In Part 1 of our interview with Sean Cleary, he talked about learning the hard way why backflow preventers should be placed in an outdoor, above-ground backflow enclosure. He’s the vice president of the International Association of Plumbing and Mechanical Officials (IAPMO) and the Backflow Prevention Institute (BPI). He shared some of his thoughts with us on backflow enclosures.
In this post, he’s answering a few questions about the cost-effectiveness of above-ground, outdoor backflow enclosures.
Why Should Backflow Preventers Be Outside?
“I’ve seen what a valve can do inside. I’ve seen the flooding that could happen. I’ve seen enough instances of that occurring to understand that large valves definitely do not belong where there’s no drainage capacity for them. I’ve seen fire system backflows installed in penthouses, on roofs of hotels, so they would have the roof to dump out onto because there is no way the building drain could handle the amount of water. If you can install the valve somewhere where it can naturally drain outside of the building—that does make perfect sense.”
Are People Beginning To Move Valves To Outdoor Backflow Enclosures?
“You do see with the education and training that is going on, people are learning their lessons. I mean, more valves are going in backflow enclosures, more valves are going above ground, which, to be honest, is where they belong.”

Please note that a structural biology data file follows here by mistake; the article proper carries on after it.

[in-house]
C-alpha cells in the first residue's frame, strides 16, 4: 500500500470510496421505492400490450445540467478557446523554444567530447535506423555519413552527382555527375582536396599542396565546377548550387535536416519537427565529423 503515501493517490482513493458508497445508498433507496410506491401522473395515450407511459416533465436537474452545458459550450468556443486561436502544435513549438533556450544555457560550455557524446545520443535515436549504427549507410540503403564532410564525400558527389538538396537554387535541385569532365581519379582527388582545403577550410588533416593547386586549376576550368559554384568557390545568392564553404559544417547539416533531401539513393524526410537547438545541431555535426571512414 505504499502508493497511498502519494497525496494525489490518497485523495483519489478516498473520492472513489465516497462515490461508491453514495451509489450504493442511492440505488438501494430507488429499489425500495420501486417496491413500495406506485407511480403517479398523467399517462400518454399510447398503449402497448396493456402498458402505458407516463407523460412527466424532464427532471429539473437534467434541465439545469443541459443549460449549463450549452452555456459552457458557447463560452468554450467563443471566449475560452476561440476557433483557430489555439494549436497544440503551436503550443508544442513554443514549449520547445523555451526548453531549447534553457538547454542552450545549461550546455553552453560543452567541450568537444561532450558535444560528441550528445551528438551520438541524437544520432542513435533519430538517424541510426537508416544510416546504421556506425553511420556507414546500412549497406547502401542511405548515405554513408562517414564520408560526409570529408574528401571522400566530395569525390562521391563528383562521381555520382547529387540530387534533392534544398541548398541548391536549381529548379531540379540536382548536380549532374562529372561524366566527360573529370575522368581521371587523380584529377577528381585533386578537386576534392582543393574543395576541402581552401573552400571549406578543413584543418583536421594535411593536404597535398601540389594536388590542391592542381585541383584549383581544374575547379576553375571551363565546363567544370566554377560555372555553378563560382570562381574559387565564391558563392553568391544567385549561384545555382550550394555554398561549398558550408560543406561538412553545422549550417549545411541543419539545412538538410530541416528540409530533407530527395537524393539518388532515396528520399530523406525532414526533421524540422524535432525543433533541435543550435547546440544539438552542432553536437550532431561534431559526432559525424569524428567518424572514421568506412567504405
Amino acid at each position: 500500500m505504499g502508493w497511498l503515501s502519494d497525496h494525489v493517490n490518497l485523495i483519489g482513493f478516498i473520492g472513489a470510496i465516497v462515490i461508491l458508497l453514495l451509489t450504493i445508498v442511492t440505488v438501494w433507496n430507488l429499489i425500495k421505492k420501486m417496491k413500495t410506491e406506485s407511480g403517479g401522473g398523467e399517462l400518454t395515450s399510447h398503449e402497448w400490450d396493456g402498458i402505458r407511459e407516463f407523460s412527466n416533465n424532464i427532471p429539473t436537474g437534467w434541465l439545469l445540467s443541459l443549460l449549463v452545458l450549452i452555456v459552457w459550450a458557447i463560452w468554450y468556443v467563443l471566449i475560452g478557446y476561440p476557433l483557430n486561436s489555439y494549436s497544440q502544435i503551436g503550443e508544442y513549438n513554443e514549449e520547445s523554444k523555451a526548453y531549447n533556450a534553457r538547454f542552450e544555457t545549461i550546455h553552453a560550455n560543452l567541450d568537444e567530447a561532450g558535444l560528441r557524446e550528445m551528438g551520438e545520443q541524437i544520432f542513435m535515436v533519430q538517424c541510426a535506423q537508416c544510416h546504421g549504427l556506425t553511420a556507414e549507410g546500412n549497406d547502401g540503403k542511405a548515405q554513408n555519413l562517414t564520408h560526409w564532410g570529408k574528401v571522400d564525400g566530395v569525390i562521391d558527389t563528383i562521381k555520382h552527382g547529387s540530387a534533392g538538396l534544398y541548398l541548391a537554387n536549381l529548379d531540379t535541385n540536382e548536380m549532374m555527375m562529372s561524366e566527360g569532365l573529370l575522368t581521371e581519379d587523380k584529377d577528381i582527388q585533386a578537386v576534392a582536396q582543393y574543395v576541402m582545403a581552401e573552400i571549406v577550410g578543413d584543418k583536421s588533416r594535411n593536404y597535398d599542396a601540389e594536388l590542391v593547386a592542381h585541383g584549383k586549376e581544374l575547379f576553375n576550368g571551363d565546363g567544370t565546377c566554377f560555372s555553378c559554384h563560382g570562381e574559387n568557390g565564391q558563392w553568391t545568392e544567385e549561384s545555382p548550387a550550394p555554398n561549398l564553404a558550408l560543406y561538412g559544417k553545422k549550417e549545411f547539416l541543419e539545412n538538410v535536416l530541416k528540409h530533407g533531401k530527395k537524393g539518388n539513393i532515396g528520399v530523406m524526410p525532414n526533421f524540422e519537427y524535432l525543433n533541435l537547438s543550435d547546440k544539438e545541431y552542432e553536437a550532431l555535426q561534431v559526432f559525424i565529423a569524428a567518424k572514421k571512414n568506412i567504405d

Are Outdoor, Above-Ground Backflow Enclosures More Cost-Effective?
“For me to test a backflow preventer in a meter vault, as a confined space, it’s going to (increase) the cost of that test. I’m going to need three people, I’m going to need a lift, I’m going to need a harness, I’m going to need to monitor the conditions inside the vault. When you factor all of those things in, on a yearly basis, it makes sense to move it outside and put it in an enclosure.”
Is Testing and Maintenance Easier With a Backflow Enclosure?
“It definitely makes it easier than a pit or a vault. When you’re in a pit or a vault, you have all of those issues related to confined spaces. And in the long run, if you balance the costs, it simply makes more sense to put the valve where it’s accessible because it is a mechanical device that is going to need maintenance. The International Plumbing Code says the valve has to be accessible.”
Cleary says you always have to consider drainage capacity, testing and maintenance. For those reasons alone, your backflow preventer is typically better off outside.
You can find out more about backflow prevention assemblies and where they should be installed by looking through our guide “Trends in Backflow Preventer Installation.” It’s a great resource for anyone responsible for commercial water supply and infrastructure.